Free People embodies a carefree and effortlessly cool style which works so well with Reformation's signature pieces. Known for its laid-back silhouettes, Free People offers a range of bohemian and vintage-inspired designs, spanning relaxed knitwear and chiffon tops to floaty skirts, to create layered and textural outfits. 

Shop Free People:



(Image credit: @catlpatterson)

Nobody's Child is a Brit brand that shares Reformation's commitment to sustainability. With its affordable yet fashionable pieces, Nobody's Child serves up versatile basics as well as some standout dresses. Its focus on ethical manufacturing and eco-friendly fabrics means you can enhance your Reformation outfits in a considered way whilst expanding your wardrobe. 

Shop Nobody's Child:



(Image credit: @styleidealist)

Anthropologie is a haven for those seeking romantic, bohemian-inspired fashion. With a whimsical mood rippling through its current collection, Anthropologie's embracing a similar free-spirited vibe to Reformation. I've always been a fan of its accessories (these teardrop earrings being a prime example of what Anthropologie has to offer), but this season, I'm appreciating its clothing. From cargos to striped shirting and babydoll dresses, the brand is quietly ticking off every trend I'm into. 

Shop Anthropologie:



(Image credit: @joannalari)

Réalisation Par is known for its effortlessly chic designs and iconic floral prints. The brand embraces a feminine aesthetic akin to that of Reformation, with an emphasis on playful and flirty silhouettes. From wrap dresses to silk skirts, its pieces exude a sense of elegance that complements Reformation's put-together sensibility.

Shop Réalisation Par:

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Maxine Eggenberger
Deputy Editor

Maxine Eggenberger is Who What Wear UK’s deputy editor and has over thirteen years of experience in fashion journalism. She been creating engaging and elevated style content specifically for Who What Wear UK since 2018, covering runway reports, emerging trends, long-form features, self-styled shopping stories and columns, including her edit of the best new-in buys. She ensures the highest editorial standards are met across the site, leads the editorial team in their SEO strategy and keyword planning, works closely with the beauty team on content initiatives, represents the brand at industry events, and regularly contributes to social media, including her own Who What Wear UK TikTok franchise, French Style Fridays. Previously, Maxine appeared on ITV's This Morning in her own fashion segment and has interviewed countless celebrities—everyone from Victoria Beckham to Oscar winner Lupita Nyong’o.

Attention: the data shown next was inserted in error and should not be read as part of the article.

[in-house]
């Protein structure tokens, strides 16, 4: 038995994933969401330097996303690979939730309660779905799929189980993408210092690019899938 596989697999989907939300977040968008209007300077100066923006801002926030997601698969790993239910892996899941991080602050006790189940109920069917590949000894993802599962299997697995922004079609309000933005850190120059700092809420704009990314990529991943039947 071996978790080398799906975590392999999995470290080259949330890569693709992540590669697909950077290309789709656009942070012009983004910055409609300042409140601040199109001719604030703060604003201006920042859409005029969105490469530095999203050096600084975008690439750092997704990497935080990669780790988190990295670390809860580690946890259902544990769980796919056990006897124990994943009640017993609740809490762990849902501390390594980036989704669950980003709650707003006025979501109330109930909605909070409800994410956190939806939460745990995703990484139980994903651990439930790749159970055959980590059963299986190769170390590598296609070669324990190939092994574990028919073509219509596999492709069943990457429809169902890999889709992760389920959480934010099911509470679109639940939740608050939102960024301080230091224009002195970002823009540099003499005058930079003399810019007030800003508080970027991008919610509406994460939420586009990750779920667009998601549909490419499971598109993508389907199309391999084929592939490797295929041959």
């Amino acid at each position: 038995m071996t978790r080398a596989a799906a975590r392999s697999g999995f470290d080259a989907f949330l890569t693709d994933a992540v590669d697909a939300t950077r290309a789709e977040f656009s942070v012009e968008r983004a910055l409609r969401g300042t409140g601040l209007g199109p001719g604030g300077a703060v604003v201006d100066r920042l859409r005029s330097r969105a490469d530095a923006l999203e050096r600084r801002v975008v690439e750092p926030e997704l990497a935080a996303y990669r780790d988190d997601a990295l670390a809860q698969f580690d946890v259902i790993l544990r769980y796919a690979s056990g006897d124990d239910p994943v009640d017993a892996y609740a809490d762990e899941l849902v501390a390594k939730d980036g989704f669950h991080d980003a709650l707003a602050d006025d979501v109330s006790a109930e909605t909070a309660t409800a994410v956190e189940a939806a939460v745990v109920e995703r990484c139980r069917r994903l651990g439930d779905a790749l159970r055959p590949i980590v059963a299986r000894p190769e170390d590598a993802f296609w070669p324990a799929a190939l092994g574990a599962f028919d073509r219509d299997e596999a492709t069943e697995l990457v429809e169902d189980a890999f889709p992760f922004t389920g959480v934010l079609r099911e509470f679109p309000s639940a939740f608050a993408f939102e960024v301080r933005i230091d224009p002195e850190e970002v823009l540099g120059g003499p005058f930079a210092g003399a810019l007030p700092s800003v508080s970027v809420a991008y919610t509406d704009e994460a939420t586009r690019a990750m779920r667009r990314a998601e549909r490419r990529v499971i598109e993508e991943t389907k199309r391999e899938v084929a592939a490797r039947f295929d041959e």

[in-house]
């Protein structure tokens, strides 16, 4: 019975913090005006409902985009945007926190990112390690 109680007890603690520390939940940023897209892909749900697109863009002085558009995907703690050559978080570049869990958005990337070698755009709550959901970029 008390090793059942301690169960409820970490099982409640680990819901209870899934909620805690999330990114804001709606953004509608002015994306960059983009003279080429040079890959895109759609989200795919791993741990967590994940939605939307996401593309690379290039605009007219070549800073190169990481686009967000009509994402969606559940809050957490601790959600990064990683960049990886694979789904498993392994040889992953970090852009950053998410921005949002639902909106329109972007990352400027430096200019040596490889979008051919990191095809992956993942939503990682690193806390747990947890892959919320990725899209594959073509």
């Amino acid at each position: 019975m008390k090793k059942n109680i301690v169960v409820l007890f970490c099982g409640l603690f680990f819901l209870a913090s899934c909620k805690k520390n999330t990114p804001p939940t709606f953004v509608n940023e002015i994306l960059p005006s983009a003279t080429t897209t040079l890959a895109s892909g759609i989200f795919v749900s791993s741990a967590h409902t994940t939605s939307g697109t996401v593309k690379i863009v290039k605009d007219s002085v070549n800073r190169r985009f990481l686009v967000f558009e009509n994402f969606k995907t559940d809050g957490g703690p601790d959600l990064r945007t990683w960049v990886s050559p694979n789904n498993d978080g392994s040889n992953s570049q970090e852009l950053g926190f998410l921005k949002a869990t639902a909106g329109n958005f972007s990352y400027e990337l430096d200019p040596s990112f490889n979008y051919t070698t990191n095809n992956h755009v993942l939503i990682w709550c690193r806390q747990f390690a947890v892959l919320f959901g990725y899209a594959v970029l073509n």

Prior to Who What Wear UK, Maxine’s career began when, after completing her first-ever internship at Look magazine, she was offered a position on the brand's fashion desk. She accepted, leaving university a year early in the process. Her passion and natural talent for writing and styling meant she swiftly rose through the ranks to become the title's fashion news and commercial content editor, with a stint as InStyle.co.uk’s fashion and beauty writer along the way. She later served as Look’s acting Editor in Chief, overseeing both print and digital, before embarking on a successful freelance career, working with Grazia, The Pool, and Marie Claire amongst others.

Maxine is based remotely from her countryside home near Edinburgh where she spends her downtime renovating her house, walking her dogs, hosting friends and trying to master the art of making Old Fashioned cocktails.